Based on his novel and produced, narrated, and written by Salman Rushdie, this fairly epic in length and scope tale follows the woes and fortunes of children born on the stroke of midnight as India gained her independence from the United Kingdom. This historical event occurred on the 15th August 1947, and on the preceding day the independent Muslim states of East and West Pakistan were created, with predominantly Hindu and Sikh India atwixt the two, all from territory previously controlled by the British. Thus the birth of these children occurs at a unique moment in history, and the story revolves around a special spiritual significance given to their inception.
Which is all fine and well. The film begins in a traditional way, telling the back story of the narrator’s family (he is himself one of these children) and it’s quite a nice, gentle introduction. Then, however, one of the secondary characters does something so horrendously evil, with so little reasoning behind it and, as we will come to learn, so hopelessly out of character, that a palpable break in the story is created. As we realise this evil deed was pure narrative artifice, the break becomes an ever increasing abyss between the audience and the whims of the storyteller, as he introduces ever increasing layers of whimsy and mysticism surrounding the birth of midnight’s children. Their arrival on the earthly plane at the time of India and Pakistan’s new dawn invites legitimate questions over what the author is trying to say, what the overall message may be, or whether or not there are simply several undercurrents all with some sort of legitimacy of their own. As the story continues to degenerate into an almost Bollywood version of ‘Heroes’, we realise that it’s just complete nonsense.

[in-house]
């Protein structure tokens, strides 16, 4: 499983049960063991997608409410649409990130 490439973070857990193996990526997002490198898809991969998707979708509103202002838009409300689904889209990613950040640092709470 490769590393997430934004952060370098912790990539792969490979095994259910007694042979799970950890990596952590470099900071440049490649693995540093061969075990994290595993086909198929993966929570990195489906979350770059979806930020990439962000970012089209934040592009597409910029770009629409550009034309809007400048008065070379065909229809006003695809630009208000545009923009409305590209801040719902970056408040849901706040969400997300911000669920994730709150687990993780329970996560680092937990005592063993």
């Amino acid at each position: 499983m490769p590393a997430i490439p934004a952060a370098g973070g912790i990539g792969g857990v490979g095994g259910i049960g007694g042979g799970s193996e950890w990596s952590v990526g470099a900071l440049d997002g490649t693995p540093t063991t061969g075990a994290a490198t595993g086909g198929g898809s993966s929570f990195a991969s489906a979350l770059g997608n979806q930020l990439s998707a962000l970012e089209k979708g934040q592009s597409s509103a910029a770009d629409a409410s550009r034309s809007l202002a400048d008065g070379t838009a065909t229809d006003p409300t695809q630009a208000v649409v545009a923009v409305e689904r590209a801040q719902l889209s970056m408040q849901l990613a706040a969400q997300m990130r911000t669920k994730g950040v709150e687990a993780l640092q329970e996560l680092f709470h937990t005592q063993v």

The tale would have been much more effective, not to mention meaningful, with the simple evisceration of all the spiritual mumbo-jumbo and a focus on the real gritty and fascinating history. The complete and dismal failure of the movie is by far and away the fault of Salman Rushdie himself, although the filmmaking does begin to falter and let itself down in the last third as well, which doesn’t help. A few points for simply illustrating some of the history, though complaints have been raised over the depiction of Indian Prime Minister Indira Gandhi, and it will be interesting to see how it’s received in India upon its general release there later this year. A Canadian/British movie, filmed in Sri Lanka under a false title to avoid protests from extreme parties in both India and Pakistan, the novel it’s based on won several prestigious accolades, one can only assume most of its content was lost in translation.